Isole - The Calm Hunter review
|Album:||The Calm Hunter|
|Release date:||November 2014|
01. The Calm Hunter
02. Dead To Me (The Destroyer Part I)
03. Into Oblivion
04. The Eye Of Light
06. Alone In Silence
07. My Regret (The Destroyer Part II)
The Calm Hunter meanders as it seeks out more melodious terrain for Isole's doom metal. This decision brings with it an inconsistency in the catalogue of the Swedes, who have maintained a style of their own under the Isole name ever since their debut in 2005.
It's only to be expected that Isole are associated with the predominant influence of Candlemass in the Swedish epic doom metal tradition, although it's just as easy to recognise that they've pursued a sound of their own on record. Such is especially apparent for this outing, as it departs from a more deeply ingrained doom and opts for album with increased tempo and a more melodic nature. This new nature, as well as the introducing of death growls into their music as taken up in the previous album Born From Shadows, would see a variation of the style they've performed to a consistent calibre since Isole's inception. With the band signing under Cyclone Empire for this effort, a new focus on melody is foundational in the approach taken, demonstrating that they're quite capable of instigating change and development, rather than wearing out the same old routine from album to album. It's clearly not as significant a progression as the genre jumping that the initially comparable American band While Heaven Wept have undertaken in recent years, but it is enough to qualify as an active attempt to modify their song writing, while maintaining their identifiable characteristics.
In writing the track-list for The Calm Hunter, it's as if the band has forgotten to revert back to fully fledged doom out of the frame of mind with which the recently studio active sister band Ereb Altor is realised. The direction taken therein would seem to have had some effect on the proceedings here, as the record is quite noticeably lifted from the slower and more encompassing sense of atmosphere of Born From Shadows and fulfils the "epic" classifier in brisker fashion than usual, still finding the expected distinctive placement and emphasis of clean vocal arrangements.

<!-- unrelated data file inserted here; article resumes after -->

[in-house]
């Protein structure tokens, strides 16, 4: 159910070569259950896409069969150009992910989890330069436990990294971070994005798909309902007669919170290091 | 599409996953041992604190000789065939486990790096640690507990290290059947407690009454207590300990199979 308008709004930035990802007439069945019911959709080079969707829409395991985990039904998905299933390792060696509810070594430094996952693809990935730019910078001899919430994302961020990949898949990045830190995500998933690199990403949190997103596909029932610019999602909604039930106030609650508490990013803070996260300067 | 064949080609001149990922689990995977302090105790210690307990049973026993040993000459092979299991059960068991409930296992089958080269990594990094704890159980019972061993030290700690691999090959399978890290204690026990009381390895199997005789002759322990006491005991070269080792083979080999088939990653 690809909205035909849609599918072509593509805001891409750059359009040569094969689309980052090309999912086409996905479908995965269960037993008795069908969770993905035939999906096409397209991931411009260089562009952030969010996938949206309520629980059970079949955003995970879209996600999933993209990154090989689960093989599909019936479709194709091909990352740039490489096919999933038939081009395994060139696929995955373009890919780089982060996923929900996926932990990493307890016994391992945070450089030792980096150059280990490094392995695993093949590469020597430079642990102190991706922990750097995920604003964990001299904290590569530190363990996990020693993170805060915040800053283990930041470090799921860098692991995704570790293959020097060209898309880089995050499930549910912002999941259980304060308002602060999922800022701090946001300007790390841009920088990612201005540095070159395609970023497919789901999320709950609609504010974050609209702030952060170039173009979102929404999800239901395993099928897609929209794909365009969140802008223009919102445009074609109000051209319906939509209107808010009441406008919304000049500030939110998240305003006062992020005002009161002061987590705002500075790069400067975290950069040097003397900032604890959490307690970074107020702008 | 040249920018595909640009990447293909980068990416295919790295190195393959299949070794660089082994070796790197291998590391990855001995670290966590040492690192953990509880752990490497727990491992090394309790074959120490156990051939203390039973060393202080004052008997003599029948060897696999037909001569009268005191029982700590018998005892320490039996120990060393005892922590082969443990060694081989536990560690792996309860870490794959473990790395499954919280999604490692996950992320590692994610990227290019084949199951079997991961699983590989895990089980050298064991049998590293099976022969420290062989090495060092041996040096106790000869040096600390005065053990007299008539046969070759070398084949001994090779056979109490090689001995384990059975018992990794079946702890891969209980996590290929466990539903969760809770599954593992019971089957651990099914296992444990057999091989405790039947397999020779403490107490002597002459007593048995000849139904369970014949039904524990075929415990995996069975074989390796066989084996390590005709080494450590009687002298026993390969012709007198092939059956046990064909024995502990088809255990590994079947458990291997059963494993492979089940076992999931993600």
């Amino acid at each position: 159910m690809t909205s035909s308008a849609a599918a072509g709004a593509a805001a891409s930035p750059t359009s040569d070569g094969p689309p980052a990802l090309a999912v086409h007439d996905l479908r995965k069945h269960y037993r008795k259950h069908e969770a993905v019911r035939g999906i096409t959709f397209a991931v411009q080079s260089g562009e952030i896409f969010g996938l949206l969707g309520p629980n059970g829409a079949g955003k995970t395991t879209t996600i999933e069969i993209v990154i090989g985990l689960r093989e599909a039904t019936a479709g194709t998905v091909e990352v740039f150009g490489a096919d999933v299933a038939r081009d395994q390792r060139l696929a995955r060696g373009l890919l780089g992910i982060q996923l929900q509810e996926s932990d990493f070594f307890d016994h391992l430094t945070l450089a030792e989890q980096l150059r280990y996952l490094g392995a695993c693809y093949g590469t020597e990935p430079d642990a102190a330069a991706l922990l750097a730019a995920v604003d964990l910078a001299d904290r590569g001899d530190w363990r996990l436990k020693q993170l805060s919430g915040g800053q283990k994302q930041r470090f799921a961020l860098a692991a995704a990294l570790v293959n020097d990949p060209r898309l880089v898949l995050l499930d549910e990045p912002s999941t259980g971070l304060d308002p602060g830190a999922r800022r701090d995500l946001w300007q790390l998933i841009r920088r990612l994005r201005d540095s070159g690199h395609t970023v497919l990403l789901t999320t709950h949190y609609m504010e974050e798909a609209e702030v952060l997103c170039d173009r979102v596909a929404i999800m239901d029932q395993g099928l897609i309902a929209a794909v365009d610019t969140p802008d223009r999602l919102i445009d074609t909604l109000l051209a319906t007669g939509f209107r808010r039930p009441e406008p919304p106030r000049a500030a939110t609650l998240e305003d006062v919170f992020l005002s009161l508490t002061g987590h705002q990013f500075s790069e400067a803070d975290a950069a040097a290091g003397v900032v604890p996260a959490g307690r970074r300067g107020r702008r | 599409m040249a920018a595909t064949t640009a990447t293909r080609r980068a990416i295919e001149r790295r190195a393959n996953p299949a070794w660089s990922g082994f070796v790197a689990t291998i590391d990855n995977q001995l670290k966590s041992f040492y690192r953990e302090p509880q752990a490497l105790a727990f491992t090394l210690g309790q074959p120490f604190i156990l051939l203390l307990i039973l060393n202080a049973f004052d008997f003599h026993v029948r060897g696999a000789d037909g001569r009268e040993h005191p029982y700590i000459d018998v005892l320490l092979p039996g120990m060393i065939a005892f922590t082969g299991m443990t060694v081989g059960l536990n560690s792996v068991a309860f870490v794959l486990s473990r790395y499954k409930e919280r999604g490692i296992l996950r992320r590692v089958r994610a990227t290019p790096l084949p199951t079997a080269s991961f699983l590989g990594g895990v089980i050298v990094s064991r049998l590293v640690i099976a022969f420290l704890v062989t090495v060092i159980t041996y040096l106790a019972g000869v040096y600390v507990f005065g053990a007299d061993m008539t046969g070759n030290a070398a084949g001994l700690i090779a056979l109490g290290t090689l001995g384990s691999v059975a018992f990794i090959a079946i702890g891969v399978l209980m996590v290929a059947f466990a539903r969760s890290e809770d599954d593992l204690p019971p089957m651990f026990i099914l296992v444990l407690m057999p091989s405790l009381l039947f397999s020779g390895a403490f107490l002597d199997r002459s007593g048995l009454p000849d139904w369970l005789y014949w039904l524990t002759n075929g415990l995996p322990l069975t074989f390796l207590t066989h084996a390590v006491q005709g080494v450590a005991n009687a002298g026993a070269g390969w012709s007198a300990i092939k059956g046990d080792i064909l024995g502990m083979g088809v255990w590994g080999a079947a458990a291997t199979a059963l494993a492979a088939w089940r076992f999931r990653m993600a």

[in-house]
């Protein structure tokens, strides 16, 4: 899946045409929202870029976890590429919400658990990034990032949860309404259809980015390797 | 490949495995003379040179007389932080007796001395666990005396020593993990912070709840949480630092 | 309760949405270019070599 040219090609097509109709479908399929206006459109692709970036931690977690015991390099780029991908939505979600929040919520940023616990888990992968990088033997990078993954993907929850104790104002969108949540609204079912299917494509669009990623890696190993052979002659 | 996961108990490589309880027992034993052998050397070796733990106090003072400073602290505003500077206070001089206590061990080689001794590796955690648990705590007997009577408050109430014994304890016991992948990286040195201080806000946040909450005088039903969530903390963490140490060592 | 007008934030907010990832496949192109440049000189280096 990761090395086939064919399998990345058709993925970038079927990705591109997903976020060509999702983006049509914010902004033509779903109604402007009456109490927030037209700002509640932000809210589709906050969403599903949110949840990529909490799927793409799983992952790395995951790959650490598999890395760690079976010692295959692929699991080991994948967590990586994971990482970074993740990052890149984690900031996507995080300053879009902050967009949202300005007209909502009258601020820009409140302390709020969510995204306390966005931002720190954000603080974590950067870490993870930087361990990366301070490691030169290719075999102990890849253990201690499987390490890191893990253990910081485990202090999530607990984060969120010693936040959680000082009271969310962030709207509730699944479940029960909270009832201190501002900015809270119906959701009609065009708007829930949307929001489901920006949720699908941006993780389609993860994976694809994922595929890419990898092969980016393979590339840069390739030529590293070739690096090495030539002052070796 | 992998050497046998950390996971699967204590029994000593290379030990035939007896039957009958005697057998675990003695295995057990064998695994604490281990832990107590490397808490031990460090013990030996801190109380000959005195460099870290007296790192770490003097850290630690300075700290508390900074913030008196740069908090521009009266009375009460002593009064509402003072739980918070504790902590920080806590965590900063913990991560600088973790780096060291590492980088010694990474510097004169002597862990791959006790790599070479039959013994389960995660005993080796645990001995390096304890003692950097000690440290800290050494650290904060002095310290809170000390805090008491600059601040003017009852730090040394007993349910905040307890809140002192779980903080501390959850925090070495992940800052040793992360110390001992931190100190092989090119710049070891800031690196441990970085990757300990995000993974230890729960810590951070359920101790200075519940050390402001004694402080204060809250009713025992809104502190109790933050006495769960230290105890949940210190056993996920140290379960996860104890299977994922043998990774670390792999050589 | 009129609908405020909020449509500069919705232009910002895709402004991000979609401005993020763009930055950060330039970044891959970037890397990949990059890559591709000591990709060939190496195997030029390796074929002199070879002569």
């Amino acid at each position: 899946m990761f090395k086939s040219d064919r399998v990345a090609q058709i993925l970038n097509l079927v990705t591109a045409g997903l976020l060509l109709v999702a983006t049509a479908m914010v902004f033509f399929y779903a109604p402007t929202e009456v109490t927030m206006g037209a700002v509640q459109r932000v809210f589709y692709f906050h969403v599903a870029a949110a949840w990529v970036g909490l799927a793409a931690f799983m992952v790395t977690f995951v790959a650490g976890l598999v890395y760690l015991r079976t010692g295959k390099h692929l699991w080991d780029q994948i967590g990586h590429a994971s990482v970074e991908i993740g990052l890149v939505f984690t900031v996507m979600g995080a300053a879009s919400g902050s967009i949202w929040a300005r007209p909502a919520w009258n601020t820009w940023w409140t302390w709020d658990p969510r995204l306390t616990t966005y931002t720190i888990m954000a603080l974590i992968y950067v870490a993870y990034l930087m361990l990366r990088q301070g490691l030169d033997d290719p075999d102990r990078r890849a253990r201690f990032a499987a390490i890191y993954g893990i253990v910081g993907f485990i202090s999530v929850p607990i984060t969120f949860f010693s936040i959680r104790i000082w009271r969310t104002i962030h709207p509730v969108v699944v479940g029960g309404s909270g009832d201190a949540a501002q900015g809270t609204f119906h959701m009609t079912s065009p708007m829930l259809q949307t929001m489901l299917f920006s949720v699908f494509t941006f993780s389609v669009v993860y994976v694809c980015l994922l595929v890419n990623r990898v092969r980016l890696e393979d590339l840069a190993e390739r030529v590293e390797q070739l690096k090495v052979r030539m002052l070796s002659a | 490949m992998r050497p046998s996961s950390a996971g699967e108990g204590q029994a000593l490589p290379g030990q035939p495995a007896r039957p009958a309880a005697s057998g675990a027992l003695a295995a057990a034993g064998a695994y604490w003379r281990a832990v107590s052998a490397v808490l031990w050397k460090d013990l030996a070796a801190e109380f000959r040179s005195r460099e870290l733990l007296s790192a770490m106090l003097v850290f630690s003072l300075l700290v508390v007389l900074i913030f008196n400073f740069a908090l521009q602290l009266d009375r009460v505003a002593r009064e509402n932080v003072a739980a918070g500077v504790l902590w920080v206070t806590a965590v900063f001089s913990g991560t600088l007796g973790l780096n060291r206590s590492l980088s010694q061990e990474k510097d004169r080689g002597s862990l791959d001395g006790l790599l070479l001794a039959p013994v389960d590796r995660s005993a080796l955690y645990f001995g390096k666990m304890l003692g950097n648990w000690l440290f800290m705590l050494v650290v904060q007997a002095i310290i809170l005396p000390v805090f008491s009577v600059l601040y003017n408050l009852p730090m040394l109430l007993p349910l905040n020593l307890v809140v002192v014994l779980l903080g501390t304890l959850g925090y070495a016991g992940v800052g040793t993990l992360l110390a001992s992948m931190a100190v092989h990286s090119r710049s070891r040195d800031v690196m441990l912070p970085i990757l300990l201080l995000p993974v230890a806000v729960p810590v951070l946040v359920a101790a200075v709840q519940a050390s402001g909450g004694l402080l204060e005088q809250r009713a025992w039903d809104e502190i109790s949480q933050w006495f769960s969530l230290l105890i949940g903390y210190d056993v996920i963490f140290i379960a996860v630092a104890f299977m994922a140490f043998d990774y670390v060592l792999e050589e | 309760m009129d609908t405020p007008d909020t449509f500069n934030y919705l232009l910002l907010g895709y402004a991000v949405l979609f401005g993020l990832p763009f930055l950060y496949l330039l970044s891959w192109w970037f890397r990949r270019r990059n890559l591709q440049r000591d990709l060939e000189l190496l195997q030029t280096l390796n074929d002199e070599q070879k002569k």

The structures are presented in a more hurried manner with the activity of a busier rhythm section overall than on many of the efforts preceding, and, consequently, it departs noticeably from the usual Isole sound. Without adequate pacing as would befit Isole's usual doom crafting, the songs proceed with little grip and emphasis on mood such as was mastered in records like Throne Of Void. More gradual segments and guitar lines do arise which reintroduce the band's typical style of song progressions, but there is a meandering melodic input here which carries many of the tracks along at a generally quicker pace and an unfortunate lessening of the doom vibe as a result.
Some of the tracks would retain the doom of old despite the all inclusive melodic approach, such as in "Perdition," but otherwise the majority of the record takes up an inconsistency in a more up-tempo delivery than is typical for the band. Coming off the well realised approach in Born From Shadows, this latest album is unfortunately lacklustre and presents an effort that pales in comparison to Isole's earlier material. Granted, the decidedly melodic attempt does find points of recollective worth, such as in the two part "The Destroyer" sequence, which manages to somewhat redeem the record and conclude it on a more commendable note.
Otherwise, The Calm Hunter ultimately fails to find its target, and isn't among the band's best recordings.
||Written on 15.11.2014 by R'Vannith enjoys music, he's hoping you do too.|
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